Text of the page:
“Not yet, not yet. I wanted years with him. I wanted babies with him!” She placed the baby on the table and stood between it and Don. “I was so happy!” The apparition seemed to flicker, sometimes appearing as the ice demon and sometimes as his own O-Yuki.

“You don’t need a meat baby,” shrilled the Yukinko. “You have me! You are a Yukionno. You are not fated for happiness. You are so stupid, laughing, crying and loving! You put us in such danger! I have an idea: you should be the one to drink his Ki instead of me!” The ice baby said in a seductive wheedling voice, “you know it will feel so good!”

Don backed away from them, edging towards the kitchen. Then he heard boots pounding up the stairs. Miriam ran in, a hammer in one hand and a large thermos in the other. She was not her usual self. She looked, wild and vengeful, like Judith about to decapitate Holofernes.

When Miriam heard Don explain that O-Yuki was actually a Yukionno, she knew it was true. Her suspicions had been justified; O-Yuki actually was a demon. Miriam remembered the love ritual that had gone so disastrously wrong. She had called a Yukionno to Don! She had to fix this.

Holding her tools, Miriam burst into the flat. As the Yukionno saw her, the room filled with snow and sleet. The spirit enlarged, filling the space as the storm battered Don and Miriam. The ice baby was sitting in a beautiful box on the counter. Staring at the baby with horror, Don repeatedly screamed O-Yuki’s name. Miriam grabbed the lacquerware casket, slammed it shut and held it away from the demon. The Yukionno towered over them, tearing at Miriam with icy fingers, trying to snatch the chest out of her hands. The snow blew around them, stinging her eyes and hands, trying to force Miriam to release the casket. Don put his arms around the apparition’s legs, hobbling it, staying between the Yukionno and Miriam, screaming, “Stop please, O-Yuki, Stop!” For a moment, she flickered back to a human form, and then she howled at him to let her go. Grabbing the box with desperate strength, Miriam raised the hammer and smashed it again and again, managing to keep the Yukionno at bay. “You killed Martin!” Miriam shouted, possessed. There were broken pieces and scattered shards of ice all over the counter and the floor. Miriam looked down. A tiny blue hand opened and closed spasmodically, still alive. She uncorked the thermos and poured steaming hot water over the smashed box and the shattered pieces of ice. There was a scream and then silence.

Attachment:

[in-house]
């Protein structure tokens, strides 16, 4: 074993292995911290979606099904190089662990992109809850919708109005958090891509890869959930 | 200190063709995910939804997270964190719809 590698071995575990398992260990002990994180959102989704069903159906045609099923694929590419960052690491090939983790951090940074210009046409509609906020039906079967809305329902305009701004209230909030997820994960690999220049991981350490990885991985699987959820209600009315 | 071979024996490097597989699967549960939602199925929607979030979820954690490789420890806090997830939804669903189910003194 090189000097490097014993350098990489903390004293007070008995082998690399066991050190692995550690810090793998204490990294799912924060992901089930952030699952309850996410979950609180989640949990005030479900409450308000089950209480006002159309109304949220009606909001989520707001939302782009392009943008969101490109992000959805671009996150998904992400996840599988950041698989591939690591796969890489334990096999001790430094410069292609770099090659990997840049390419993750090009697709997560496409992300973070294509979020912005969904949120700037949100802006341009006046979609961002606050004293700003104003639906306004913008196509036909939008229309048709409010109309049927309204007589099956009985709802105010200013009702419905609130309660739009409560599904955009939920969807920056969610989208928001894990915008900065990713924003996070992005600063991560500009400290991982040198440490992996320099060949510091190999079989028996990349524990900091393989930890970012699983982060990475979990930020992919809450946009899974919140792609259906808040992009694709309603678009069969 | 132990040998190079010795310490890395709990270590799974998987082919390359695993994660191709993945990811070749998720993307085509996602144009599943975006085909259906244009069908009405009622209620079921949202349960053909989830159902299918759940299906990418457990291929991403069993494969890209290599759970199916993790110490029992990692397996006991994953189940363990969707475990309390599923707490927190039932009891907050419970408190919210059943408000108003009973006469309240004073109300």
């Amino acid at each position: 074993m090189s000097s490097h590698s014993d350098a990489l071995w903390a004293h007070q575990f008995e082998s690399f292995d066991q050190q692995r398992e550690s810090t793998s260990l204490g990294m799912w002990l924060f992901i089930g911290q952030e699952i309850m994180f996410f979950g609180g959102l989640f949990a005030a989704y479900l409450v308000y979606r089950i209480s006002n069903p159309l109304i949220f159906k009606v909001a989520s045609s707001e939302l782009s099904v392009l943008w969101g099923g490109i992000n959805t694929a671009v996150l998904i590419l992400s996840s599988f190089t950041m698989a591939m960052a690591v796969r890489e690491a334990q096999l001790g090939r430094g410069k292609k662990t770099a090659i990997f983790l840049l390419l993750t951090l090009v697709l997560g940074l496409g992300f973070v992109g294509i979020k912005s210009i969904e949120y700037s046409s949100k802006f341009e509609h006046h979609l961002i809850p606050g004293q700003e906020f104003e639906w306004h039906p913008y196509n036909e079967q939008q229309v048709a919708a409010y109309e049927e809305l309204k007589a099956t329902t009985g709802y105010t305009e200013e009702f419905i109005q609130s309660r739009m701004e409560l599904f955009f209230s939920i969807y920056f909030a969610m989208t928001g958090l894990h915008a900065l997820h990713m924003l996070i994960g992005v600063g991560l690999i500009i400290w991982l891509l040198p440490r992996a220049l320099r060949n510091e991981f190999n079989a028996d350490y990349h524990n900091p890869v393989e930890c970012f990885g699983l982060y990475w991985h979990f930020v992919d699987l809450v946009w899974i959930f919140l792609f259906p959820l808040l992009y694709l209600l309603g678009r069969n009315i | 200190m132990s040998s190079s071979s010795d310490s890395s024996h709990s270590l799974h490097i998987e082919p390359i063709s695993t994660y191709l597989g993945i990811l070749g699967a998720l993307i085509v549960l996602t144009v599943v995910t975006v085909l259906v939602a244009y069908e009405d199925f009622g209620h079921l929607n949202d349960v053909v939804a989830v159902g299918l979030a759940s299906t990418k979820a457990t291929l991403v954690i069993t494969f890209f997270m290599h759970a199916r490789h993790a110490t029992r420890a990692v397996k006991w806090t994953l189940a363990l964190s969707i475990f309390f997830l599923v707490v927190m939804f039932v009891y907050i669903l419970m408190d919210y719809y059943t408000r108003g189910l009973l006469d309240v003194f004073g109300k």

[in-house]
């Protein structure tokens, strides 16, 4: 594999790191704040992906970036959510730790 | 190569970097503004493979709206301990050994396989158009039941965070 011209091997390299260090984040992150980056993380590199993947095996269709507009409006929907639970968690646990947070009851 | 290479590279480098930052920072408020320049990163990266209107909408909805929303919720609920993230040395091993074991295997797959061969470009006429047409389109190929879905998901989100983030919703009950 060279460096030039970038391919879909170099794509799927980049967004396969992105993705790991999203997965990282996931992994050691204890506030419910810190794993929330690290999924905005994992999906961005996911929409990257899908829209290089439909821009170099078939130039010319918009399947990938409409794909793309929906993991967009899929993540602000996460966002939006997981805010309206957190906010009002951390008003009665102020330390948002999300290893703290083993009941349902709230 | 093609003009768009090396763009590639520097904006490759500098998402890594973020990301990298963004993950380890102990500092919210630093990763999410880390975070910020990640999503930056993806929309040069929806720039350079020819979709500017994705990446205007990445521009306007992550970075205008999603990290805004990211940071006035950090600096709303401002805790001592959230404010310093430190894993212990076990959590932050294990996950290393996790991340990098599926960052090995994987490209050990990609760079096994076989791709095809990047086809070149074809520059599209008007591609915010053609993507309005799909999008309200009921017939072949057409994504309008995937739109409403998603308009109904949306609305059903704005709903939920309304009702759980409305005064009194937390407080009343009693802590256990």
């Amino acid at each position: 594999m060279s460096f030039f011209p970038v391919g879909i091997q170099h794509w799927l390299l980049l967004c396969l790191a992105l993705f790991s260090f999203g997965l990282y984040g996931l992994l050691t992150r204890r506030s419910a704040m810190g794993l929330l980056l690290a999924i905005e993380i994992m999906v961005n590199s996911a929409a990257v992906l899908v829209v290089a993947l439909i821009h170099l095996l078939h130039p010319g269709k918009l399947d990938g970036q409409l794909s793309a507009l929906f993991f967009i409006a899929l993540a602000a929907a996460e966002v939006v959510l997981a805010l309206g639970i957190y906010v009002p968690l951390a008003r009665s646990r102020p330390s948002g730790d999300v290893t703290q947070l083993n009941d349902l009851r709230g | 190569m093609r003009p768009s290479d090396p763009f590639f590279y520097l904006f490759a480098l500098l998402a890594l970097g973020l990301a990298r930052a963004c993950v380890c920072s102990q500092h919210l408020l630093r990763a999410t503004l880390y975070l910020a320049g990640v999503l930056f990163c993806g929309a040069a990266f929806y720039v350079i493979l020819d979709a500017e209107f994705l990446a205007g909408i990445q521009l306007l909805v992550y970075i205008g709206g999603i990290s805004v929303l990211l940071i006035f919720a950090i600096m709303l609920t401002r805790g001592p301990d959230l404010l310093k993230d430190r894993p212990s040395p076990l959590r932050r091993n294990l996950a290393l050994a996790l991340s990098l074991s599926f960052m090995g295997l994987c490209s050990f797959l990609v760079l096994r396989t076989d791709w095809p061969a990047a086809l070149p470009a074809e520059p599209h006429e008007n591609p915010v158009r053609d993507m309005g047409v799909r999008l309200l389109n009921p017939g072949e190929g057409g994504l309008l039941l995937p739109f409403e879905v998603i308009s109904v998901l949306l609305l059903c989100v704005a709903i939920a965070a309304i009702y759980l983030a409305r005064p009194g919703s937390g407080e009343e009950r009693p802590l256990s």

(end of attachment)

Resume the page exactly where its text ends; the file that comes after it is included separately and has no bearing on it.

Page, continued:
The baby destroyed, the Yukionno spirit shrank. She looked human again, weeping as Don took her in his arms with great tenderness. Miriam raised her hammer. The Yukionno was next.

“No! Stop! It’s OK.” Don said to Miriam. ”O-Yuki won’t hurt me.”

“Are you human now?” he asked her with hope in his voice as he held her in his arms.

 “No,” she said, now frail and vulnerable. “That can’t happen.”

“OK,” he said. “O-Yuki, I love you so much. Please, I want you to take me. Do what the Yukinko asked you to do. It’s OK, Miriam. This is what I want.”

“No!” Miriam said weeping. “I am losing everyone I love. All my choices are wrong!”

Don reached for O-Yuki and kissed her passionately. Miriam wept as she saw a thin stream of ghostly silver ebb from his lips. Don was visibly weakening. “She killed Martin,” he gasped at Miriam. Miriam grabbed for her thermos, Don nodded his agreement as she poured the boiling hot water over the Yukionno’s head. The Yukionno melted in his arms as the soul left his body. Miriam looked down at Don’s smiling corpse as she slid down the wall weeping uncontrollably, but there was a small practical voice in her head, maybe Martin’s voice, wondering how the hell she was going to explain all this.

The walk leading up from the Roddick gate to the Arts building at McGill is lined with trees. Mariko, Amanda and Miriam planted two trees on either side of the path. Japanese maples, a male and a female, grew there to honour their dead colleagues and friends, scattering their seeds in the springtime and their scarlet leaves in the fall.